As we all try to understand our rapidly evolving education environment during the COVID-19 crisis and the uncertainty that surrounds it, the Data Quality Campaign is working to elevate what’s happening – whether it’s concrete examples of what’s working in states and districts, ideas and proposals from the field, or things our organization and others are exploring. To accomplish this, we’re bringing you our thoughts on the most salient conversations happening in the last week on navigating education during the pandemic and future recovery efforts.
We’re writing this column together to combine our perspectives: Jenn brings years of experience in the classroom and in education leadership at the district and federal levels, while Paige’s expertise comes from more than a decade working on state and federal education data policy and issues. Check back weekly for our roundup of noteworthy thinking on education data and policy.
States and districts are announcing their plans and conversations about reopening continue. It’s clear that parents and teachers are split about the right decision for them and their families. As these debates carry on, Education Week’s new tracker details district reopening plans and FutureEd is sharing their review of state guidance. FutureEd’s review covers recommendations for “six of the most important issues facing schools: meals, school schedules and classroom setups, face coverings, school buses, temperature checks and symptoms, and handwashing” and found that states are leaving many decisions to local districts.
No matter what decisions states and districts make about reopening, data is key. Without data on how many families feel comfortable sending their kids back to the classroom, which teachers are willing to return, and how to improve online learning and track student attendance remotely this year, states and districts are making assumptions about the right path forward. State and district leaders must use the data at their disposal to make decisions that support student success, no matter how their schools resume teaching in the fall. In addition to using this data for their own decisionmaking, it’s especially important that leaders share this information when communicating to parents about why they’ve made those decisions.
Assessments and accountability. Last week, the Collaborative for Student Success compiled a memo highlighting recent survey data on assessments. The surveys (including our 2020 national parent poll) found that those closest to students—school administrators, teachers and parents—all support assessments and the use of data to understand how students progressed academically during the shutdown and ensure students get back on track. Data from assessments is crucial to understanding how much students learned online this spring and allows leaders to identify what worked and what didn’t as they make plans for the new school year.
Conversations about the future of assessments are inevitability intertwined with discussion of state accountability systems. As states question or rethink the future of their accountability systems post-COVID, the experts at Bellwether Education Partners detailed questions that states should consider – and will host a webinar with national education leaders to discuss accountability on July 20th. Both assessments and accountability systems provide information on how schools are serving groups of students, and provide data that allows leaders to make decisions to help them improve. But we shouldn’t let discussions about accountability interfere with the need for assessments at all levels. Without data, parents, families, communities and others are in the dark about student academic progress.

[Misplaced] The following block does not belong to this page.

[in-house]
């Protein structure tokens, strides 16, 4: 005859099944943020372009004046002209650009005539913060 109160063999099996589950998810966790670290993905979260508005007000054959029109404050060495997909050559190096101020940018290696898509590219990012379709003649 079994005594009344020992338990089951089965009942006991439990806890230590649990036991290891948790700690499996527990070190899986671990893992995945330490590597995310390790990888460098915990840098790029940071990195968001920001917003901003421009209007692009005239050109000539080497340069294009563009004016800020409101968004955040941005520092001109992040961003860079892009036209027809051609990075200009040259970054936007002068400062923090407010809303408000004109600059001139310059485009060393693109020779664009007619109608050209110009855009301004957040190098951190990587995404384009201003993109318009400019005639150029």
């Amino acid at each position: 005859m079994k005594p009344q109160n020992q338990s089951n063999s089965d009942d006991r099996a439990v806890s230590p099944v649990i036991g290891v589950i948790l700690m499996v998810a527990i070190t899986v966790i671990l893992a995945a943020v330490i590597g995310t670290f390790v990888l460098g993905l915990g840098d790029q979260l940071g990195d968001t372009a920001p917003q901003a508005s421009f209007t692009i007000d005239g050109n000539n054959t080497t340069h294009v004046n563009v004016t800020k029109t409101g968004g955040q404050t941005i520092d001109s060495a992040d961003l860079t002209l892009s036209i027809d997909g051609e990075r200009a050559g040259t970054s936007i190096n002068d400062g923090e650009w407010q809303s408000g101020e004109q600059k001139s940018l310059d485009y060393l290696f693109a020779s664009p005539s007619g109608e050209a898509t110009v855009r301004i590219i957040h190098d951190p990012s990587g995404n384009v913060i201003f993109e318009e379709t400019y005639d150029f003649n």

The US Department of Education announced its intention to move the latest Civil Rights Data Collection (CRDC) update to the 2020-2021 school year (instead of 2019-2020) and raised the possibility of not collecting data from all public schools in the next round. Rightfully, this is unnerving many education advocates. Districts will undoubtedly struggle this year to collect data to report to the CRDC, but the department should be issuing guidance and information about the most used data points that they collect in order to encourage states to collect and share this data, at minimum. States should also consider collecting and reporting this information on behalf of districts.
Data is most useful when, through multiple indicators, it provides a clear picture of opportunities for all students. The CRDC is meant to ensure that parents and other stakeholders have the information they need to identify and address inequities in opportunities for students—and will be especially important as school and district leaders work to understand how the pandemic has affected different groups of students. Without timely updates, states and districts will not be able to utilize this important data collection for recovery.
Re-skilling the workforce. With record unemployment and a changing economy, experts are thinking about how to get people back to work—and that will include training individuals for new careers. In fact, a New York Times piece last week covered bipartisan calls for massive investments in re-skilling programs. But none of this can be accomplished without linked data. Linking data systems allows individuals to identify high-needs careers and seek out reliable training to enter into those industries. It helps students graduating from high school or postsecondary education understand the potential outcomes for students like them in industries of interest and where to go to seek those opportunities. Without linked data, both job-seeking individuals and employers are left in the dark. States that have robust data systems that link information across sectors will be better equipped to help their individuals and industries recover.